Known as bucolically as “The Glade,” Bermuda’s small Royal Naval Cemetery holds the remains of British naval officers posted to Bermuda who died during the 19th and 20th centuries including victims of drowning, and sunstroke, but mostly yellow fever.
Many of the soldiers who perished in mid-Atlantic battles during the World Wars, instead of being returned to their home countries, were simply buried on the nearby islands. The Royal Naval Cemetery in Bermuda was actually established before the docks it was meant to serve were even complete, almost as though it was a statement on the acceptance of death during wartime. In any event, before the large population of military men were buried in the cemetery, which in the beginning were open to all (except for convicts), an outbreak of yellow fever quickly began to fill up the plots.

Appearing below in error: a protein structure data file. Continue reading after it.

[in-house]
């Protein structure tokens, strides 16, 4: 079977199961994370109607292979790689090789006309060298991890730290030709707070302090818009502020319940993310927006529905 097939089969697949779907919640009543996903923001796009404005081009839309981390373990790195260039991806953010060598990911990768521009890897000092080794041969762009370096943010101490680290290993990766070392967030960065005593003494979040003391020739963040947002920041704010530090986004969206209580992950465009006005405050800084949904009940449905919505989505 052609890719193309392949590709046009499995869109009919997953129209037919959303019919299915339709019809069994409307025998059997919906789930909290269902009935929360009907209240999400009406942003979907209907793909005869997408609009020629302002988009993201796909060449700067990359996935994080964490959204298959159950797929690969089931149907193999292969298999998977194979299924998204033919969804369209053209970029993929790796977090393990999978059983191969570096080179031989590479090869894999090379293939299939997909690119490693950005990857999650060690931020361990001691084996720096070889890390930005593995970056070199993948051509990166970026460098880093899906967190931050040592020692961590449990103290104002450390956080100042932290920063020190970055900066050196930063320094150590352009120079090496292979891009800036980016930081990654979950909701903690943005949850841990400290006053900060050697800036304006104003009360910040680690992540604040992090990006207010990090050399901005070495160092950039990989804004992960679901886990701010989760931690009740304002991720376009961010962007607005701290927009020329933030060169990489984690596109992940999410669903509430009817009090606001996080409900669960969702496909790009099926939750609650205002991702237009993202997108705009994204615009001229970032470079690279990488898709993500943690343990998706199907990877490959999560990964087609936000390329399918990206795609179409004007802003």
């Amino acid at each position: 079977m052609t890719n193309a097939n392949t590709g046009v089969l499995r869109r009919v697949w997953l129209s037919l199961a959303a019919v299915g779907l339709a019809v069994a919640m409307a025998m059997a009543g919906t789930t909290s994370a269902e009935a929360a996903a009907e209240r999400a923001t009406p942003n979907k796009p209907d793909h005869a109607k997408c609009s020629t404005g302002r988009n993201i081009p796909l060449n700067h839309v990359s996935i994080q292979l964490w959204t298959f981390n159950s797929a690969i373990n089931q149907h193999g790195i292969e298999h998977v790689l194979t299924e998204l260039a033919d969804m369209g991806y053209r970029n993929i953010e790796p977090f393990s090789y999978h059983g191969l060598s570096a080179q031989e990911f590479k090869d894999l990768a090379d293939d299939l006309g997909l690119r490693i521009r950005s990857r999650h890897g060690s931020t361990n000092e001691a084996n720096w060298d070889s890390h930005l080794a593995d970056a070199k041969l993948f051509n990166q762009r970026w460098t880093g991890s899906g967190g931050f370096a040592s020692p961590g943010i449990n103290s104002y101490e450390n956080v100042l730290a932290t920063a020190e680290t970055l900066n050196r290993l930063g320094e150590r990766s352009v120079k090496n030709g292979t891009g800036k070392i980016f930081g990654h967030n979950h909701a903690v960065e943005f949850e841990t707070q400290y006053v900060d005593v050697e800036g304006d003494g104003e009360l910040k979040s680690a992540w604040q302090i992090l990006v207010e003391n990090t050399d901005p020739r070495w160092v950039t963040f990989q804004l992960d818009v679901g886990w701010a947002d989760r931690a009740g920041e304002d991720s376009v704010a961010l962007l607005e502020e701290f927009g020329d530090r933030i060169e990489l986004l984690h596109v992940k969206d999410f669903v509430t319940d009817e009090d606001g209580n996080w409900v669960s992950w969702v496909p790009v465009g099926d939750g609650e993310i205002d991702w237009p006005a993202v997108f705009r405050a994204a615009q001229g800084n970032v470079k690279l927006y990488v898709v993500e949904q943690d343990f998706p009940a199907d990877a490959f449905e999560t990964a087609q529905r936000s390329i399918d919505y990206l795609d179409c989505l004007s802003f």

During World War II, a number of the soldiers who died in nearby engagements were buried in the naval cemetery as it transitioned to a private military burial ground. American forces would later lease some of the land on the island from the British government, but this cemetery stands as a reminder of who owned the land first.
Know Before You Go
Bus routes 7 and 8 stop by the graveyard.